1. I for one appreciate watching movies were I am right now. Although a larger screen is pleasant because you can sit back, if you want to see video when you want to see it wherever you happen to be. I don’t see anything wrong with the 3.5″ screen.

            Although it is best for short news items, I have watched whole TV shows and movies. I’d say the ideal longest use is the 30 minute situation comedy. Android users with HDMI ports claim they haul HDMI cable to hotels and plug their phones in to watch movies without PPV. I’m too lazy to walk that distance. I bring my AppleTV.

      1. I don’t believe Amazon has had much success with the Fire; there was like a Christmas rush and nothing since. That’s why I said, “remote success.” They just have more content infrastructure already in-place for a phone than most phone manufacturers do. Samsung, for instance, couldn’t offer anything near Amazon Prime, unless they partnered with Amazon.

    2. Amazon’s Kindle Fire “success” (which is very debatable) is due to Amazon willing to take a loss on each Fire sold in the hopes of making it up on the back end with sales of media content. A tablet does make sense for Amazon simply because Amazon’s main business is books/media sales, and books are moving quickly toward e-readers of some kind.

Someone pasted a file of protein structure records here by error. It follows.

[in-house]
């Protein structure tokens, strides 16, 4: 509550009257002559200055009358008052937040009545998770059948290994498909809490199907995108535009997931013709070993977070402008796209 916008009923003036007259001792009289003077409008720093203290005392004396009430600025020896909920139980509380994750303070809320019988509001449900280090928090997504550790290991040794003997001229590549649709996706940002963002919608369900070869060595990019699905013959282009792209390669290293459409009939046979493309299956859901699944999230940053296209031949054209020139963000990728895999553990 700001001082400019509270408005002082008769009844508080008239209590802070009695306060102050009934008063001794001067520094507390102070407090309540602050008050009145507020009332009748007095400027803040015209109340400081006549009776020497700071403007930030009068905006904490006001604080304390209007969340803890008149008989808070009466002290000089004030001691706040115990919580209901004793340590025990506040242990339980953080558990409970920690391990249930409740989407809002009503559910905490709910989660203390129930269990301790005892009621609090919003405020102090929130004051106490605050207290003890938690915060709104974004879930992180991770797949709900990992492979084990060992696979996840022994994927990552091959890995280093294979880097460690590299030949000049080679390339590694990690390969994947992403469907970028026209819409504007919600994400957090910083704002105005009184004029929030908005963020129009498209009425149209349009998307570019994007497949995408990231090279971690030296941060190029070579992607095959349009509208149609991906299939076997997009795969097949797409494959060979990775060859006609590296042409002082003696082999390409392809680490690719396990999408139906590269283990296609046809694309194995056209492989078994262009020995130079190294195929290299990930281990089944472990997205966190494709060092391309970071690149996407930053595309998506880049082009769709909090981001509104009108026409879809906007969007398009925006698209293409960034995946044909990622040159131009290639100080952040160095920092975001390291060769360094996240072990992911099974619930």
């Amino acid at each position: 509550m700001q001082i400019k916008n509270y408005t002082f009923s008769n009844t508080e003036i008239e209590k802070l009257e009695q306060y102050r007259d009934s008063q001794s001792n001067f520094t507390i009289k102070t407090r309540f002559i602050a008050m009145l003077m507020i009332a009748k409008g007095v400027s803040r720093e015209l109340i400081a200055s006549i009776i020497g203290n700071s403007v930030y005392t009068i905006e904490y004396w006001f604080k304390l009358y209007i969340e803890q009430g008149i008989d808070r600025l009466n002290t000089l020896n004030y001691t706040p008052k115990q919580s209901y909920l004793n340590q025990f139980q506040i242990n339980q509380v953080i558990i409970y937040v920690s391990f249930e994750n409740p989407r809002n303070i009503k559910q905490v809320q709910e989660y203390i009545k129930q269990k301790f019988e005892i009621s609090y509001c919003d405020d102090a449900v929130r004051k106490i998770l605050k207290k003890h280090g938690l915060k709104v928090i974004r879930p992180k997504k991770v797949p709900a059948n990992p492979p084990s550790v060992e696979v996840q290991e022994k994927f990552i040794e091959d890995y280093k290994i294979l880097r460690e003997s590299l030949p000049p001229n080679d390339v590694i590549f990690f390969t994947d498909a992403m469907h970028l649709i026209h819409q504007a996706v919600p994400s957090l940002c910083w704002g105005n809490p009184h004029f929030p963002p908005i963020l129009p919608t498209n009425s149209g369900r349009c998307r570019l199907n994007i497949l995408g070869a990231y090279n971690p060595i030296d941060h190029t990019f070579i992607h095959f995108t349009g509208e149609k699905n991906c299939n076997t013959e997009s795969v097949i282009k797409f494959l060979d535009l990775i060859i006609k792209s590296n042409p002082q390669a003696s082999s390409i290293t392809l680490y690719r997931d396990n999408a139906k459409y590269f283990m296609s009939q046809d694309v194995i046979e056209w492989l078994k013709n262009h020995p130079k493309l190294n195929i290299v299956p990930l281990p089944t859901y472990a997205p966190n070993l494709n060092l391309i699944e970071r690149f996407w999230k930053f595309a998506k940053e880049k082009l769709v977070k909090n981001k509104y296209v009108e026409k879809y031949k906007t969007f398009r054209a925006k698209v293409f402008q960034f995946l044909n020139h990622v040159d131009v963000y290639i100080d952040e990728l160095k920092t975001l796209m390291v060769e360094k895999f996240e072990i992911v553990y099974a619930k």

A phone does not translate down as well. People will not buy an Amazon phone so they can read their books on it like they do with a Kindle. While that may happen occasionally (like it does with an iPhone), it will not be a reason why people buy a phone. Even a 4 or 5 inch screen is too small for regular reading — it’s just not comfy.

      Amazon would be much, much better served in enhancing its Kindle App for the iPad, iPhone and Android devices to such a degree that people would not want their device to be without it. Then Amazon wouldn’t even need its Kindle Fire model. After all, selling a $10 book to an iPhone user or a Kindle Fire user is the same sale to Amazon, the difference being that a Kindle Fire user needs a whole bunch of $10 books to cover Amazon’s loss on the Kindle Fire.